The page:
Image Analysis Under Windows: New Tools For Biologists

At root, image analysis is the ability to convert a picture into hard data. Over the past few years, a family of versatile, easy- to-use software packages has emerged that promises to put that ability into the hands of more life sciences researchers than ever before. "If a picture's worth a thousand words, a number's worth a thousand pictures," says Paul Goodwin, explaining the technology's value to scientists. Goodwin is manager of the image analysis laboratory of the Fred Hutchinson Cancer R

Franklin Hoke
May 16, 1993

At root, image analysis is the ability to convert a picture into hard data. Over the past few years, a family of versatile, easy- to-use software packages has emerged that promises to put that ability into the hands of more life sciences researchers than ever before.

"If a picture's worth a thousand words, a number's worth a thousand pictures," says Paul Goodwin, explaining the technology's value to scientists. Goodwin is manager of the image analysis laboratory of the Fred Hutchinson Cancer Research Center, Seattle. "Historically, biology's been very descriptive. The problem is, the more descriptive a subject is, the more subjective it is. Our goal [in image analysis] has been to find some way to objectify those descriptions."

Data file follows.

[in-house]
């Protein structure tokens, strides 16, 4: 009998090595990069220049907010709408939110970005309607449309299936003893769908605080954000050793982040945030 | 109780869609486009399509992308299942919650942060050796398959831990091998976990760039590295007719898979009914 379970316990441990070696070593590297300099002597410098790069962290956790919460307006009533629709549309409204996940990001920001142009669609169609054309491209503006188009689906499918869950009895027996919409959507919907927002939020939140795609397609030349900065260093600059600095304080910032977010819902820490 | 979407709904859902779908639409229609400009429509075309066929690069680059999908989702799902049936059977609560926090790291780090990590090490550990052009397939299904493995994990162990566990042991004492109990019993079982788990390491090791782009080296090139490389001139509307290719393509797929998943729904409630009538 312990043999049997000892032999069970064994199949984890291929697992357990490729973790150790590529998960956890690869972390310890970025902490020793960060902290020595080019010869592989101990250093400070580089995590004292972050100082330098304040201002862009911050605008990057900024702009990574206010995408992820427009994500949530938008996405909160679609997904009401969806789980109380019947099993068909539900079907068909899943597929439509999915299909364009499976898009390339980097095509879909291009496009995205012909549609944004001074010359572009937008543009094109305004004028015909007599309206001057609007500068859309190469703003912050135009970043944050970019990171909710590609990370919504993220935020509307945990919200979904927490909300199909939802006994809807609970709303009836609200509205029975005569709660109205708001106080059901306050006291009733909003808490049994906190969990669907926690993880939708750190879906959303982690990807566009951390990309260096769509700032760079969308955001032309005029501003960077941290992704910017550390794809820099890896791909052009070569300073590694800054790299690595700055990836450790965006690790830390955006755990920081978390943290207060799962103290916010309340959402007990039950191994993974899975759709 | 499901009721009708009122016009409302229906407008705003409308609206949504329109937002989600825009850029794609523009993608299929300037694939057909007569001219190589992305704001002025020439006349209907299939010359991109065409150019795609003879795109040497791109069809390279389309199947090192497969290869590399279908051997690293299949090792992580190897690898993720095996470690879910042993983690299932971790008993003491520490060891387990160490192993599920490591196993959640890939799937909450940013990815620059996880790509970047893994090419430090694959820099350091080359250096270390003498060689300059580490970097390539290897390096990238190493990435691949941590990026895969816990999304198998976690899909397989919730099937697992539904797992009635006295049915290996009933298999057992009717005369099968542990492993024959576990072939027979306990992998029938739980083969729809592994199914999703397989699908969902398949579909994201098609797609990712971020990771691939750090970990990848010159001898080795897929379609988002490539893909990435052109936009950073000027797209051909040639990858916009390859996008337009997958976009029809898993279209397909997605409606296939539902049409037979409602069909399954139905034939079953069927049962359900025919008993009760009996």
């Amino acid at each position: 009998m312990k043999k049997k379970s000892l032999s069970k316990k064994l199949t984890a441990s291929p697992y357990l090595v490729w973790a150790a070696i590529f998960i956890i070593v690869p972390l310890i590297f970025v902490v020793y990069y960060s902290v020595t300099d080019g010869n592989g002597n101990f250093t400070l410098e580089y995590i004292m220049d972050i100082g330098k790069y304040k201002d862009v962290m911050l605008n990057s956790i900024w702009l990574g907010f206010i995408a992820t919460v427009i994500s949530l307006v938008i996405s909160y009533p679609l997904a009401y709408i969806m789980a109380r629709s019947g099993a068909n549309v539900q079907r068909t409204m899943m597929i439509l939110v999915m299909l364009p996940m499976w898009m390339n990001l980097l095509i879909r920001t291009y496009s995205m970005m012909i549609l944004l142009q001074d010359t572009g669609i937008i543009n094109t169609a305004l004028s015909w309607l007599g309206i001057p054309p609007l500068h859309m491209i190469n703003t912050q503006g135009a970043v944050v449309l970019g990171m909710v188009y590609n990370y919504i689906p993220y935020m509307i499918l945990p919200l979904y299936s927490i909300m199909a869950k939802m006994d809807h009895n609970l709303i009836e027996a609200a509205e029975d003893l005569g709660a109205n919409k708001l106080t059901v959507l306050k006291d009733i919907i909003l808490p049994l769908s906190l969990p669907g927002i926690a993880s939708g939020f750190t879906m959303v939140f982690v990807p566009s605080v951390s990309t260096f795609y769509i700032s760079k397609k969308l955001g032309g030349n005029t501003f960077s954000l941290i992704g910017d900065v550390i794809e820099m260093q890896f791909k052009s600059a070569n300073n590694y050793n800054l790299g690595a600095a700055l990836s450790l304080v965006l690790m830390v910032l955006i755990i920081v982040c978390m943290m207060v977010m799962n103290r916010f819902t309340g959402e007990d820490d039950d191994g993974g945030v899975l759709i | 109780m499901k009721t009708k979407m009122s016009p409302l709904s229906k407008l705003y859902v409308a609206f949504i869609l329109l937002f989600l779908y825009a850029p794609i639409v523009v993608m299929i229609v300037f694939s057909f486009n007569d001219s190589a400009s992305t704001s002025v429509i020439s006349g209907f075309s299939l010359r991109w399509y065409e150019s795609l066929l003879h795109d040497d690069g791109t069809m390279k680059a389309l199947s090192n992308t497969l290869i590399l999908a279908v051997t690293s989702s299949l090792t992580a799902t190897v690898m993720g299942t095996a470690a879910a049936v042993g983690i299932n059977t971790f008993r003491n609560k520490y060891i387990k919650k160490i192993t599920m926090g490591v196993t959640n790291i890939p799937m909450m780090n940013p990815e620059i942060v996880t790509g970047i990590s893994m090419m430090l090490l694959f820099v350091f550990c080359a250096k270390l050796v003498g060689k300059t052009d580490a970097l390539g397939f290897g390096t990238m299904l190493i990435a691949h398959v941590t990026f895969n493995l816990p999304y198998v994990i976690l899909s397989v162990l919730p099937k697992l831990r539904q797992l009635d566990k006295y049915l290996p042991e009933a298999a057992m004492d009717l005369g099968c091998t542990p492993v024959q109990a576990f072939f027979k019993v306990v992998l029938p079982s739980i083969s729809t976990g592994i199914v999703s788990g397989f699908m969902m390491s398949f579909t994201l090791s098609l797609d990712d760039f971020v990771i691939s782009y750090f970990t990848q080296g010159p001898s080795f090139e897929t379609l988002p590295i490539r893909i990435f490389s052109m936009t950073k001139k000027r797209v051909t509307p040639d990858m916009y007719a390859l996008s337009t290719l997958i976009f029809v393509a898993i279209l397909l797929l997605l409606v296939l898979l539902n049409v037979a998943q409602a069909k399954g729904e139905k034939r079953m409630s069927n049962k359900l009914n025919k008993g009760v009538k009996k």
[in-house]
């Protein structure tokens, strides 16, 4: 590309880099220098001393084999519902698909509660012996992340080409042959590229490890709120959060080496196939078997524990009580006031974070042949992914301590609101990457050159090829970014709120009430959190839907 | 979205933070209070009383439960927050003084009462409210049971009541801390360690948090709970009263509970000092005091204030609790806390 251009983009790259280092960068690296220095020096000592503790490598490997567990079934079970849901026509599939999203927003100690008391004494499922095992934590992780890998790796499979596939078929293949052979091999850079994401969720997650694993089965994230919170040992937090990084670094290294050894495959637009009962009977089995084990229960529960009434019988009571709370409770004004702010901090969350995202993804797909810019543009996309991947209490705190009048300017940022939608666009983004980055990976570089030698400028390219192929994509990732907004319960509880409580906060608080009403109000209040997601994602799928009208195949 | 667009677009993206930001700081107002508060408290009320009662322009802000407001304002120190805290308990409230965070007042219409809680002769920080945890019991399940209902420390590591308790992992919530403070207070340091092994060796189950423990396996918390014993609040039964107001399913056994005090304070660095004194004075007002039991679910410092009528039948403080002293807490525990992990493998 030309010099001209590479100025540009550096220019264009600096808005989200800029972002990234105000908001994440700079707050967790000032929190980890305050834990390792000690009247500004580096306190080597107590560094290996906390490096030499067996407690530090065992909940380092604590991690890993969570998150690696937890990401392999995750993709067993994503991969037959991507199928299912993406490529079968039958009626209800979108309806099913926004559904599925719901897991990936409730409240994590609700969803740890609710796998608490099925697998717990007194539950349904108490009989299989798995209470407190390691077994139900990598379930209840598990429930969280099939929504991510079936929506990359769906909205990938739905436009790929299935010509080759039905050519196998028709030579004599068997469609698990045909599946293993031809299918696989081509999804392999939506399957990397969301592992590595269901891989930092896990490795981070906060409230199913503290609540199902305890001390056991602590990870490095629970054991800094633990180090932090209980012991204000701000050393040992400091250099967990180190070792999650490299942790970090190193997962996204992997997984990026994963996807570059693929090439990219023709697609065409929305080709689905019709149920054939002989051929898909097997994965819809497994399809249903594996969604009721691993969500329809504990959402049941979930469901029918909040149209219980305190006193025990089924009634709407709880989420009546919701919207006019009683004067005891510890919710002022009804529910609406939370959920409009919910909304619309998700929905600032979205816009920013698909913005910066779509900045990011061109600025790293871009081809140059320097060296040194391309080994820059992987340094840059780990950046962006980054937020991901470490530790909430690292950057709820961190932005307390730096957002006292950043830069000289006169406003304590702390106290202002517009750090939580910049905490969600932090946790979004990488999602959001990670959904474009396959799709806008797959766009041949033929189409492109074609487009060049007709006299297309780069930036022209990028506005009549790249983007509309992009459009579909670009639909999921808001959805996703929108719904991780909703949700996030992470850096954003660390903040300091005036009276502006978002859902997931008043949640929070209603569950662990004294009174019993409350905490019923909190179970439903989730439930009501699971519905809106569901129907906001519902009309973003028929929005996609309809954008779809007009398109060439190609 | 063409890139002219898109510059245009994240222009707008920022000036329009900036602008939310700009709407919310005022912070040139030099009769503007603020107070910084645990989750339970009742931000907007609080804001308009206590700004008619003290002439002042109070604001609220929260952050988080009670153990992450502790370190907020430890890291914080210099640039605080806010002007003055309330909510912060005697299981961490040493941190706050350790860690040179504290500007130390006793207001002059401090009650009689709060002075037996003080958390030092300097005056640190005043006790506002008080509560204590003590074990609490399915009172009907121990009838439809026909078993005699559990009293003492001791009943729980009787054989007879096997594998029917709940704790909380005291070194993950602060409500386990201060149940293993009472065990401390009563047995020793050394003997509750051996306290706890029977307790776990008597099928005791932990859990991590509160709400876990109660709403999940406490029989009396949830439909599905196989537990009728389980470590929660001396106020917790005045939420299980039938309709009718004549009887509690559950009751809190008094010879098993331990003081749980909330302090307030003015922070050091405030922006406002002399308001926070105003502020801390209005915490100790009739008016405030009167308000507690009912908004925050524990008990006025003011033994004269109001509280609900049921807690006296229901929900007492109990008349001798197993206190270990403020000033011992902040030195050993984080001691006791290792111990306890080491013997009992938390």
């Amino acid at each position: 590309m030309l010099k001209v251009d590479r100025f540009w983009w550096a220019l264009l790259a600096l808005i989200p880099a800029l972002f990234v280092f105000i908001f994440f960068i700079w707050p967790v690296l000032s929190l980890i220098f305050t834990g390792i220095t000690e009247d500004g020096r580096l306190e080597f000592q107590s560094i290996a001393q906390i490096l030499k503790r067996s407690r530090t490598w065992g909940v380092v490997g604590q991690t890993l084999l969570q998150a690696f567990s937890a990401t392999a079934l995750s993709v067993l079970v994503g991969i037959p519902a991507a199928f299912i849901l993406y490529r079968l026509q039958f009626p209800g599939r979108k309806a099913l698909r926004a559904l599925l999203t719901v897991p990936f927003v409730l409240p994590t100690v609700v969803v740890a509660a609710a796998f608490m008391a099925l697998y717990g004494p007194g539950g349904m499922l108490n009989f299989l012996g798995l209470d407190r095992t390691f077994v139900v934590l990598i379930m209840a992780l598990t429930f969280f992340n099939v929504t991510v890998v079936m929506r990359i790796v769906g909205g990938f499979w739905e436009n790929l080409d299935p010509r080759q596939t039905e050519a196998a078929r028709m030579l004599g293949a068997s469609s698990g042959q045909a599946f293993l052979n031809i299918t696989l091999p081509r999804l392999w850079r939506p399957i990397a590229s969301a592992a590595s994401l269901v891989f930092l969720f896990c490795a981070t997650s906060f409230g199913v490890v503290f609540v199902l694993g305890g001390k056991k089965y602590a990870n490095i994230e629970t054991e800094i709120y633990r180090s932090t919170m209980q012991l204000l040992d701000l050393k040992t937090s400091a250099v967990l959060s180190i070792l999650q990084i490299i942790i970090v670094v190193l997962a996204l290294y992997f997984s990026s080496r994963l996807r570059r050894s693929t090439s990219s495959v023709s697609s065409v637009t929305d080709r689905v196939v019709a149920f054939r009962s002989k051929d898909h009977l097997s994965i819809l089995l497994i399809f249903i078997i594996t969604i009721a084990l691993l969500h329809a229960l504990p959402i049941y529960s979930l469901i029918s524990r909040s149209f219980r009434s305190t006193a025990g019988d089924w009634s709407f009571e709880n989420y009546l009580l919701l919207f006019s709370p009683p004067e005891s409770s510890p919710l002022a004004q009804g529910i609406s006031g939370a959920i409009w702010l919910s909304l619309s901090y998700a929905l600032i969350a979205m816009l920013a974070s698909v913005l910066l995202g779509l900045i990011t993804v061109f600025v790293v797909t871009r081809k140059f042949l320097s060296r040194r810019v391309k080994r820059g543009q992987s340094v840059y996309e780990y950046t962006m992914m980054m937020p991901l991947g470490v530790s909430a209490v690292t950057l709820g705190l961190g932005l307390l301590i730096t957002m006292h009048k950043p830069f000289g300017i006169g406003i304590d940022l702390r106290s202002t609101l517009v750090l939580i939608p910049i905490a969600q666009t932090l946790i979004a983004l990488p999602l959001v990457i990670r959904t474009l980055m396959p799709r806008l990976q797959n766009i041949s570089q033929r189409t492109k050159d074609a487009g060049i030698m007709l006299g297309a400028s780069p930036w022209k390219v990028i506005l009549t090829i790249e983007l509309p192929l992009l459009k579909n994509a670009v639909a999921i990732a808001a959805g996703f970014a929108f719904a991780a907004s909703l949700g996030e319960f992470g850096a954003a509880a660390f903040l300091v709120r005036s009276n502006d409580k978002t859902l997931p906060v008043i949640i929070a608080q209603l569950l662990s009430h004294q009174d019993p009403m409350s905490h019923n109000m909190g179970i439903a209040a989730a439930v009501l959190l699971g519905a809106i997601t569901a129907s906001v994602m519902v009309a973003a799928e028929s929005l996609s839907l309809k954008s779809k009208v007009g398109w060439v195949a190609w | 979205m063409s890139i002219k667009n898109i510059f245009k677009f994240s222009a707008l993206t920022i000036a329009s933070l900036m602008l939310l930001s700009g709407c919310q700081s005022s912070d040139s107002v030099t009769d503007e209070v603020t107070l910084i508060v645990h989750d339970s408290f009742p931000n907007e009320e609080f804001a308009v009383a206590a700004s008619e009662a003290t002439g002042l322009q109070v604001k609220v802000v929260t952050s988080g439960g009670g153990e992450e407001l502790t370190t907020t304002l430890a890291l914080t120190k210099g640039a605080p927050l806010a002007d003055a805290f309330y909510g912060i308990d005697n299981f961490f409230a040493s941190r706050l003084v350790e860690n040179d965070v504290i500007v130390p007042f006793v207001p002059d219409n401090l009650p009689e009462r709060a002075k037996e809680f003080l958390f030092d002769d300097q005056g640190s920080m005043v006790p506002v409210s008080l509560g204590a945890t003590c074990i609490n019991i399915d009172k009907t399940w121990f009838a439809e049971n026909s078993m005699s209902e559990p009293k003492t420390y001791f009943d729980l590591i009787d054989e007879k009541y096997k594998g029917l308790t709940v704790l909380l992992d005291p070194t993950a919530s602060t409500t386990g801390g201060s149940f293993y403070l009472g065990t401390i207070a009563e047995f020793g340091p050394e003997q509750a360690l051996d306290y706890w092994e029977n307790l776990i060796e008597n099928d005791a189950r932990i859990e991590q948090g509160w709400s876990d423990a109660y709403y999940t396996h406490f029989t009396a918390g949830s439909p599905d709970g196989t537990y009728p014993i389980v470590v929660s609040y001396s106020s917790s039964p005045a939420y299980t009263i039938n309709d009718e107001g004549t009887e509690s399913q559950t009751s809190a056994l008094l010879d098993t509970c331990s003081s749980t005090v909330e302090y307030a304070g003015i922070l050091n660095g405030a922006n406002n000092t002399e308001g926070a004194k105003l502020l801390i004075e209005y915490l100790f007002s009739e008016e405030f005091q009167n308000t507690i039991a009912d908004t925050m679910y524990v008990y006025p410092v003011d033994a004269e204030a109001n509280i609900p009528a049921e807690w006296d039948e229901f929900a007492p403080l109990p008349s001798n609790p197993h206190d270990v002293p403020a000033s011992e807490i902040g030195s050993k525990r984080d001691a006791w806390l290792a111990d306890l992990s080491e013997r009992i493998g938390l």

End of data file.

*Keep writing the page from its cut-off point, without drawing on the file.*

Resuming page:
Taken together, these new image-analysis systems take advantage of the fast-dropping prices and growing computational power of IBM-compatible personal computers (PCs). They also build on the strengths of the Windows operating...

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